A fracture is called an avulsion fracture when the injury occurs in a place where a tendon or ligament that attaches to the bone pulls off a piece of the bone. It is common to notice avulsion fractures occur around the pelvis area, though they can occur anywhere in the body. More than adults, children are more prone to avulsion fracture, because a child's bone may give away before the ligament or tendon is injured whereas in adults, ligaments get injured more. Children have an area of bone that grows faster. This area in the skeleton is known as a growth plate. When an injury occurs in children near a growth plate, the tendons or ligaments can pull very hard and it will lead to a fracture of the growth plate. Growth plates are necessary for normal skeletal development of a child and so, avulsion fractures must be treated with utmost care. Surgery is the only option, to align the growth plate and stabilize it. If there is no danger of lasting growth problems and if the avulsion fracture is well aligned, then surgery is not necessary.


Normally, avulsion fractures can be treated without surgery since it is treated as a soft-tissue injury. An avulsion fracture of the hamstring attachment on the pelvis can be treated in the same way as a hamstring tear. Surgery is considered only when the bone is pulled too far from its original position. Some ankle sprains where the damaged ankle ligaments pull off a tiny piece of a bone from the joint are treated like an ankle sprain. Avulsion fractures in children are more complicated.


Avulsion fracture of the pelvis

Teenagers and sports persons are susceptible to a type of pelvic fracture. Often some of the pulled muscles may end in an avulsion fracture not detected earlier. The muscle in the pelvic area tears away a small piece of bone from the top of the hip bone and there may be sudden muscle contractions. The entire pelvic ring is not involved and there is no injury to the internal organs. Avulsion fractures experienced by athletes are stable fractures and will heal without surgery. Elderly persons with osteoporosis are also at a risk for pelvic fracture. It can occur during a fall or when descending stairs. Normally the pelvic ring is not damaged but any of the individual bones of this ring may be fractured. Mostly these pelvic fractures involve high-energy forces. Motor vehicle accident, crush accident and fall are the major causes for this type of fracture. Pelvic fractures can be life-threatening depending on the amount of force involved.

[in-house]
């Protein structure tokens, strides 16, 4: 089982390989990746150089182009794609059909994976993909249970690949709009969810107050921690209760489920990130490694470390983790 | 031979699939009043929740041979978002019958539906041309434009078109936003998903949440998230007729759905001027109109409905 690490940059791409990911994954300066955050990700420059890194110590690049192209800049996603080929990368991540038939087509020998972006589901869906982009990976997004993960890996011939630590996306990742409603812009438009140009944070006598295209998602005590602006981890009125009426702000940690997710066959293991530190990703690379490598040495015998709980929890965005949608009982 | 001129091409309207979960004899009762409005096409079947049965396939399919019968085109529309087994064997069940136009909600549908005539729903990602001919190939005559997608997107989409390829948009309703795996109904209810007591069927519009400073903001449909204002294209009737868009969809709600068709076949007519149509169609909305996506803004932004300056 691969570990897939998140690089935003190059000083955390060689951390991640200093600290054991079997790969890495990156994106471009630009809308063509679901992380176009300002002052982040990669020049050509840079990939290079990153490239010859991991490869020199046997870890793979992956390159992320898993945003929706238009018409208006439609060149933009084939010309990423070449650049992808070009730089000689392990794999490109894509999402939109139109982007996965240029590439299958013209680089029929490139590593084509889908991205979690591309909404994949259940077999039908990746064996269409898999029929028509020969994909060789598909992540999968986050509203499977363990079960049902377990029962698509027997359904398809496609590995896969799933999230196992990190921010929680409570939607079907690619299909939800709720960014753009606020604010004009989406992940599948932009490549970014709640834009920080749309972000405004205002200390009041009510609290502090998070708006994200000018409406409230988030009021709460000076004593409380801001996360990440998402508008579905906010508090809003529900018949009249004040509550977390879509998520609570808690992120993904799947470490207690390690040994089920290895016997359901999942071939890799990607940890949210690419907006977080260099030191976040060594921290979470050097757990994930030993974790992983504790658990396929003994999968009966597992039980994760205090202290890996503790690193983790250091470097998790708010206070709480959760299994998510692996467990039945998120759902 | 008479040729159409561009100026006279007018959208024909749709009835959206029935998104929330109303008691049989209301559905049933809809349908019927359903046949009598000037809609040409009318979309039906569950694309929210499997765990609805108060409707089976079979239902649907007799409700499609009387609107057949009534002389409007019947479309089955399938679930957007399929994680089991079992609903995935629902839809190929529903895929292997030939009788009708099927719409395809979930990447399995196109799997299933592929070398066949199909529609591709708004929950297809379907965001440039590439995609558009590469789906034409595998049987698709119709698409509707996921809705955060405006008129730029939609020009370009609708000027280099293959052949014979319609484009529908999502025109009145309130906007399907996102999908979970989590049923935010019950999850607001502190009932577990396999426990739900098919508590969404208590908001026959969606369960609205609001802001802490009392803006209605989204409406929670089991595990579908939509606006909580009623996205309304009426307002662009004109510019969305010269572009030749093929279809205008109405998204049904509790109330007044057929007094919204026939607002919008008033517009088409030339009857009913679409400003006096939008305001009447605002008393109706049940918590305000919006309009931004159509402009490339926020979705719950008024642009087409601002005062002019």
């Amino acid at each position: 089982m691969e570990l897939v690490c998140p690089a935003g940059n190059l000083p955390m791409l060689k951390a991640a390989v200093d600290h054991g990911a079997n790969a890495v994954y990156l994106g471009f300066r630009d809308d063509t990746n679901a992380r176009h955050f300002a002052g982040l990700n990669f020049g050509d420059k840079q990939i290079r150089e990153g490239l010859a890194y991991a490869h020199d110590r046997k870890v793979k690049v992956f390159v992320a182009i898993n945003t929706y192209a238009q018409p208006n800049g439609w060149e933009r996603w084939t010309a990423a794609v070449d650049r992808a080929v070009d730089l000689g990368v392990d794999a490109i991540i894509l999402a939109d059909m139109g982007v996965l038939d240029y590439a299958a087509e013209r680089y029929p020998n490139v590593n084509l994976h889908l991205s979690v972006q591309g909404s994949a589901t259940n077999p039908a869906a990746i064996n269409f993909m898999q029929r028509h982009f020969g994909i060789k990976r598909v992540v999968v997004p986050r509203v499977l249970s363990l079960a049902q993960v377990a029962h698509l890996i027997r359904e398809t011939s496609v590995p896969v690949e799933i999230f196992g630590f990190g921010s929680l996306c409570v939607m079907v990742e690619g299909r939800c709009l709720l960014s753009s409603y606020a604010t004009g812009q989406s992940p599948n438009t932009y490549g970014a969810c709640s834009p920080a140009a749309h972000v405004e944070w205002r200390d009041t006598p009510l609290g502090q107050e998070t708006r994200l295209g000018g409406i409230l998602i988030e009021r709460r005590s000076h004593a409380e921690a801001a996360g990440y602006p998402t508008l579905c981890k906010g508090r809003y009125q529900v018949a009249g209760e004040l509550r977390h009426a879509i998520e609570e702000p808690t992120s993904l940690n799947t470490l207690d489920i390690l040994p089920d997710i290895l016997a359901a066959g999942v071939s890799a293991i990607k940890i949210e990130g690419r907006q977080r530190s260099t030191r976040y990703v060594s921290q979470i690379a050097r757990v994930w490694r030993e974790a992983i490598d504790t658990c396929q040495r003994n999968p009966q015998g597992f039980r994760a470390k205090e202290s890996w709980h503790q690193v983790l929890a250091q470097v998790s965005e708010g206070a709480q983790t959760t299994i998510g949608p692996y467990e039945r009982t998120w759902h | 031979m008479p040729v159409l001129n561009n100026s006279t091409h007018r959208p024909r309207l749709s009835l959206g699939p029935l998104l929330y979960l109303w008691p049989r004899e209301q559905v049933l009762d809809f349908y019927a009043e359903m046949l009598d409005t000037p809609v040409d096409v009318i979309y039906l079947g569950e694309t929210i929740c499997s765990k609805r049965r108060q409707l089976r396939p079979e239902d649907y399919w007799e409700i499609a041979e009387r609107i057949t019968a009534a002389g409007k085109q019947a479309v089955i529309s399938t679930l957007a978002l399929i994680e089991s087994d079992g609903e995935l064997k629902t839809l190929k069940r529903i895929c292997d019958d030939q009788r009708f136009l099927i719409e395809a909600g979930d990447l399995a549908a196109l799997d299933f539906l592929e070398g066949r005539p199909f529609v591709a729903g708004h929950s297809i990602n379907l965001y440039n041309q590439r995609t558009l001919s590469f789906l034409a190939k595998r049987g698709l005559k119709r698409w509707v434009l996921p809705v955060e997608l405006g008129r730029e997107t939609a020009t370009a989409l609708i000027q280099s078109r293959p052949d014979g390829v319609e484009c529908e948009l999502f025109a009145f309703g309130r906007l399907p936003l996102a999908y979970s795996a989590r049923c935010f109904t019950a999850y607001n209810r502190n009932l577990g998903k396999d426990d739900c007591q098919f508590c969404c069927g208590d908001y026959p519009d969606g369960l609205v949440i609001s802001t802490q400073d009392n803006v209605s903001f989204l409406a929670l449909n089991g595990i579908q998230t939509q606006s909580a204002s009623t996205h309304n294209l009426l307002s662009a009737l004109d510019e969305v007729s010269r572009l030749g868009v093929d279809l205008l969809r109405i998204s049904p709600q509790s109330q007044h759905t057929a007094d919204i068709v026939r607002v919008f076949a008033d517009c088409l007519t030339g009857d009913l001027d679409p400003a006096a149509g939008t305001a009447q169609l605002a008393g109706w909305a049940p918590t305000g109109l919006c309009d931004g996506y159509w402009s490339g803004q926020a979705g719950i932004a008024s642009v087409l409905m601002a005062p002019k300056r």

Acute pain, swelling and bruises are symptoms of pelvic injuries. To avoid aggravating the pain, a patient may walk with a bent knee. There may be injuries to other parts of the body like head, legs or the chest, if the injury is due to trauma. Heavy bleeding can lead to shock should be arrested immediately. The doctor will request for X-rays from different angles to find out the exact degree of displacement to the bones. A CT scan will reveal the extent of other injuries. It is routine to examine the blood vessels and nerves to the legs for any damage due to the injuries.

Sciatica

Sciatica is described as pain, numbness or tingling in the leg due to compression of the sciatic nerve. The sciatic nerve runs down the back of each leg from the lower spine. The pain associated with sciatica can range from dull ache to excruciating pain that makes movement difficult. The pain may be felt in the buttock, down the back of the leg, below the knee and in the foot.


Causes of sciatica


  • Disc herniation
  • Pelvic fracture
  • Spinal tumors
  • Pelvic injury
  • Pain along one side of the body
  • Worsening in cold weather
  • Osteoarthritis causing pressure on the sciatic nerve

A physical examination along with checking of reflexes on bending, lifting the leg etc are done. X-ray and MRI might be done. Typically sciatica is indicative of another medical problem; which must be attended to. NSAIDs and ice packs provide relief from the pain. Lifting of heavy objects and strenuous back bending are to be avoided. Physical therapy, massage therapy and stretching exercises might help in tackling chronic sciatica.

Pelvic Fracture